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Last winter, thanks to an opportunity as part of the Target Inner Circle, I was able to ask Todd Oldham some questions about kids, creativity, and his own childhood. It turned out to be an experience that made a lasting impression on me and changed the way we do some things at our house.
One of the things that resonated with me was Todd’s mention of his family’s crafts table growing up and how he felt it nurtured his creative spark:
“I am forever grateful to my parents for facilitating our creativity as kids. We had a massive craft table that was always out where we all spent our time creating and sharing with each other. I realized how cool it was of mom and dad to allow us this endlessly chaotic and messy workstation in the middle of our living room without ever trying to tame it. I learned so much at that table. I know it can be a real eyesore but if you can bear it or find a less obvious place for it, the never-ending craft table is a terrific idea.”
The idea of a space our kids could access all the time, a launching pad for their creative projects – one that didn’t have to be cleaned up or put away? That idea really spoke to me.
Although we’re a pretty crafty family, up until then our projects were mostly done at the kitchen table and then interrupted, or hastily finished, to be cleaned away (sometimes several times a day) so that we could use the table for other purposes.
Todd Oldham’s comments on his childhood and his family’s never-ending craft table inspired me. Since it turns out we aren’t really a formal dining room type of family, I knew we already had a space in our home that we weren’t fully utilizing that we could dedicate to a crafting area.
So we turned formal dining room, already in use as a home office and family library, into a space where the kids can have their own never-ending crafts table.
We purchased a new table for the eat-in kitchen and the old kitchen table became the kids’ never-ending crafts table (which was a $20 yard sale find to begin with so we don’t have to balk at messier projects because it isn’t too precious to us).
It has been a few months since we made this change, and our family loves it!
Here are five of the many reasons we love having a never-ending crafts table:
1. It doesn’t have to be cleared away at the end of the day.
Having a dedicated space for crafts means that the kids can engage in more long-term projects, without a deadline. My daughters have been making doll house crafts for weeks at our never-ending crafts table, and I’m not sure crafting on this level would have been possible before when we had to clear up crafty space every time we needed to eat a meal or when we had company over.
Projects that need painting or gluing have more time to dry fully and any crafty conundrums can be worked out over time until a solution is found because there is no rush or haste to clean up.
2. The table cannot be ruined.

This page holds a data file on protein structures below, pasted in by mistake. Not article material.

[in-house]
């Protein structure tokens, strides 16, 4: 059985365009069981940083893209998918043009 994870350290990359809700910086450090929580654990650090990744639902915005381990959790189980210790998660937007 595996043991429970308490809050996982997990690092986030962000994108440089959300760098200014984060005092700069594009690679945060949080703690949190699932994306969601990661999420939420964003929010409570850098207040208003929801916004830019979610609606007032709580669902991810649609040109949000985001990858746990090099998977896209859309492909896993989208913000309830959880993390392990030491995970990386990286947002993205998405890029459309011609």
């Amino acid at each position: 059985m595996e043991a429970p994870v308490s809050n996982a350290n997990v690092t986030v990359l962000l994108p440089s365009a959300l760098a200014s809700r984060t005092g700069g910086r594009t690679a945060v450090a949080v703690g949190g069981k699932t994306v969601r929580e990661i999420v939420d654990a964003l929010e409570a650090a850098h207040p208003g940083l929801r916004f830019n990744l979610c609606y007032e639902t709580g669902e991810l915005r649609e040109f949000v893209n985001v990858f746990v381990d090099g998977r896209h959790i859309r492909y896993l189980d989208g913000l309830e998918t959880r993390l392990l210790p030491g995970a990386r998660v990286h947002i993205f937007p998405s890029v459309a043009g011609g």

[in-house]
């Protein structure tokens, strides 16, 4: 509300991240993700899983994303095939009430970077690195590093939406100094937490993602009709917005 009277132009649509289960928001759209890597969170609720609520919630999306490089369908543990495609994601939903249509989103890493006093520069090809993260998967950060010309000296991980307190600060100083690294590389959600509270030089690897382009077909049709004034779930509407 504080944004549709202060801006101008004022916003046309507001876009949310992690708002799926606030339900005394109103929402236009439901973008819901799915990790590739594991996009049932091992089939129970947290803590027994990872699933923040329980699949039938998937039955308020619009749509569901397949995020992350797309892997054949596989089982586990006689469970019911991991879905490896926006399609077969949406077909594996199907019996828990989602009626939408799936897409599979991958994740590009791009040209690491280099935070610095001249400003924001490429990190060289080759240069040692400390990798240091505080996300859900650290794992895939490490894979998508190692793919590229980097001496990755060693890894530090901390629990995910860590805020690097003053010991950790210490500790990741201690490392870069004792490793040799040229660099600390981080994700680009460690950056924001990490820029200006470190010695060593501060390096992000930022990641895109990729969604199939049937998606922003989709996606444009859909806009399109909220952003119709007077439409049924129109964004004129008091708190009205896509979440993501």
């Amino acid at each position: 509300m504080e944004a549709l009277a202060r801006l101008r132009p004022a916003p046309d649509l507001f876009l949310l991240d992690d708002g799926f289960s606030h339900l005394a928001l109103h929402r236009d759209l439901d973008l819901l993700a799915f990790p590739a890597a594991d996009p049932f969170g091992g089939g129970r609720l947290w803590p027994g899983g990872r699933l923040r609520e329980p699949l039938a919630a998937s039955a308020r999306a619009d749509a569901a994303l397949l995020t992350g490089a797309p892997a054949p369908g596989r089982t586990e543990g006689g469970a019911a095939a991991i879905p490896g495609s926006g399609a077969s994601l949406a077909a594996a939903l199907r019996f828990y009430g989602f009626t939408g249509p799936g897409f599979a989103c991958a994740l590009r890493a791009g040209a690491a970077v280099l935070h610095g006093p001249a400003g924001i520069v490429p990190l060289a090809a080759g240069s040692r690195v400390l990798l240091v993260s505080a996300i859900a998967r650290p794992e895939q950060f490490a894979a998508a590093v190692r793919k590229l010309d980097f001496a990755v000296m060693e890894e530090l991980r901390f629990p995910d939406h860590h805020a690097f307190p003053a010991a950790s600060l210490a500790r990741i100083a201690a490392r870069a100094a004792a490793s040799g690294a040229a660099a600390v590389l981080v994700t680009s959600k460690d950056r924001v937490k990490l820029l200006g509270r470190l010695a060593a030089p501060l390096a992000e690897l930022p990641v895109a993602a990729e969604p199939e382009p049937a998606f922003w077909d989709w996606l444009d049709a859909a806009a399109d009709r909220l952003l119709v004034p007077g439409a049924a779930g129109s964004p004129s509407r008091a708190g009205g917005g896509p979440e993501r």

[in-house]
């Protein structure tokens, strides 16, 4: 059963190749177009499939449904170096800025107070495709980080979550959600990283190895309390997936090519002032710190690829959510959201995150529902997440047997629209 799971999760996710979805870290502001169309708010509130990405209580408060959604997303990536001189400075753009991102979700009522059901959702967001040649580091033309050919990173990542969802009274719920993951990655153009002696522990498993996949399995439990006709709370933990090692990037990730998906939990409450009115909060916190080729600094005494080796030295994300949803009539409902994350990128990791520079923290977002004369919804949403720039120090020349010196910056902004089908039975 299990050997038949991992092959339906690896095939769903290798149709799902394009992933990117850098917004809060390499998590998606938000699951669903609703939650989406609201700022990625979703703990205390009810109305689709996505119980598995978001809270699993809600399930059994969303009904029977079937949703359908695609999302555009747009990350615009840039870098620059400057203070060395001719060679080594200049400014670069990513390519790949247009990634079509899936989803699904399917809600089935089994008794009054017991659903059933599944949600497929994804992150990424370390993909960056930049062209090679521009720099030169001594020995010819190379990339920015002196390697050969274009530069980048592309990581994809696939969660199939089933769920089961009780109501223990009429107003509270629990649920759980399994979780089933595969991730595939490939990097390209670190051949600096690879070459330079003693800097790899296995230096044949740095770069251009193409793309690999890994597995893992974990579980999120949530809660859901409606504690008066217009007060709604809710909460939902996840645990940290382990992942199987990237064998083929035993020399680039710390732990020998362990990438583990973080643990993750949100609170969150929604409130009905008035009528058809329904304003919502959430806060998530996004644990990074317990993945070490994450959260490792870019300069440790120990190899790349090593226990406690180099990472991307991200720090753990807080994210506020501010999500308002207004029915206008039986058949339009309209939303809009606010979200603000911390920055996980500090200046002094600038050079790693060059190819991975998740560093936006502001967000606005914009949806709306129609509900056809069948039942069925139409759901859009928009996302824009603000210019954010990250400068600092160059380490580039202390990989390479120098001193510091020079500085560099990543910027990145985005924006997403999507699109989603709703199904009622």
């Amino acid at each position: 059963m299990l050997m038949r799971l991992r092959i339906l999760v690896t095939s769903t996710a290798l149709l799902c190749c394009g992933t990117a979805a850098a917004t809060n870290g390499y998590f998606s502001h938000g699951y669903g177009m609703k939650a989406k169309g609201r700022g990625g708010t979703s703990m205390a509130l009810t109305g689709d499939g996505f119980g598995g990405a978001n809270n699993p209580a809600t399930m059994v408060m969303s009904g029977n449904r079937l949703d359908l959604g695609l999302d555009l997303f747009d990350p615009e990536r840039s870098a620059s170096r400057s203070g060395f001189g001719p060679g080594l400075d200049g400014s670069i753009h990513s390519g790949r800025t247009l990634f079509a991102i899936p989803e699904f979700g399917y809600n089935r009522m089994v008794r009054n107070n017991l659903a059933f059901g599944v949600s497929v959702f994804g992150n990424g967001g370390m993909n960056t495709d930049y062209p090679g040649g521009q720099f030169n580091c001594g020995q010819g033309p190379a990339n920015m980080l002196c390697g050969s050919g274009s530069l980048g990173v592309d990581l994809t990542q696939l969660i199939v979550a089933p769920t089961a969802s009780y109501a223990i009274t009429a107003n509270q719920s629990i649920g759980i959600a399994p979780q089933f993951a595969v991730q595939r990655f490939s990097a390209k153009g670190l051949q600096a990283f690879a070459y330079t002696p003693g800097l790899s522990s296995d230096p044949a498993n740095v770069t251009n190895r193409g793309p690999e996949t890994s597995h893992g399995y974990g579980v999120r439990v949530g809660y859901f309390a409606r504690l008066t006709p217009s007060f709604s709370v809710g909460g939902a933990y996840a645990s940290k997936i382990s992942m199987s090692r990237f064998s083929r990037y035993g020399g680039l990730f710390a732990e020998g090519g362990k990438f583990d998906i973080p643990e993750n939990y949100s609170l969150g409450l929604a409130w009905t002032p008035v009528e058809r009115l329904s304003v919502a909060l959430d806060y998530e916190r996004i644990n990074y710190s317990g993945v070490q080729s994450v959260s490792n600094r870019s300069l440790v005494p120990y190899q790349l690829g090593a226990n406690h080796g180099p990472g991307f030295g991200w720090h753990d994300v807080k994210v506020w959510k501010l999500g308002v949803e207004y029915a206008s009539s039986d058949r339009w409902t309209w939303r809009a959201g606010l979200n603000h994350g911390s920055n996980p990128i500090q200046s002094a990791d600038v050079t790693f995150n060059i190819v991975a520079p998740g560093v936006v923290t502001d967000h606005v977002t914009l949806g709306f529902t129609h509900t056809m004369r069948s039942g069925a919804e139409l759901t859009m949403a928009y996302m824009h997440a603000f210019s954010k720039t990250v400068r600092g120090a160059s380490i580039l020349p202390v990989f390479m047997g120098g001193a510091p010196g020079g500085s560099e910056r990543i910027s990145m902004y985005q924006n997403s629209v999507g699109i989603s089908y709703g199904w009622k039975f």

As I mentioned, our never-ending crafts table began as a second-hand table that we had picked up for a bargain to begin with. It isn’t precious to us. Therefore, while I do encourage putting down newspapers for messier projects, it isn’t the end of the world if the table gets some glue, glitter, or paint on it. Those things just add to the character of our table.
3. The kids craft together.
Whether it is the older two girls collaborating on their doll house crafts or the whole family joining in to create from the monthly Kiwi Crate box, more often than not the four chairs at our never-ending crafts table are occupied. I love watching the cooperation and the teamwork!
When they aren’t working on a collaborative project, they are often crafting side by side, which also makes this creative mama’s heart very happy.
I’ve seen the way they respect each other’s work, carefully moving a sibling’s drying painting project to the side to make room for their craft stick model, or dishing out compliments for one another’s creations. I love that!
4. The kids craft more often.
The presence of the never-ending crafts table has brought about a lot more crafting time. Instead of having to wait for the kitchen table to be free or waiting until mom or dad is in the mood to say yes to setting up the space for a painting or a gluing project, the kids can dive right in when the muse inspires them, getting to strike while the crafty iron is “hot” so to speak.
5. They have room to express themselves as individuals.
My son Max is drawn to large-scale marker or crayon projects on huge, table-sized pieces of craft paper. My oldest daughter prefers 3D creations with lots of paint and glitter glue. Lucy loves to paint and create with craft sticks and school glue. All of the kids love creating dress up costumes.
Getting to see the way they express themselves as individuals and their different sources of inspiration is letting us get to know our children on a different level, to see another aspect of their personalities. This alone makes the never-ending crafts tables one of my favorite pieces of furniture in the house.
What if your kids had a space were they could be creative and crafty without having to clear it away? Would your family ever consider making room for a never-ending crafts table?
I know not everyone has the space or the means for a table dedicated to crafting, so I’d love to hear some of your ideas for a never-ending creative space for kids on a smaller scale, too.
Most of the crafts shown in today’s post are projects from the kids’ monthly Kiwi Crate box subscription. If you’d like to learn more about Kiwi Crate, a company our family has paid subscription to and that I’m an affiliate for, you can check them out here. Thanks!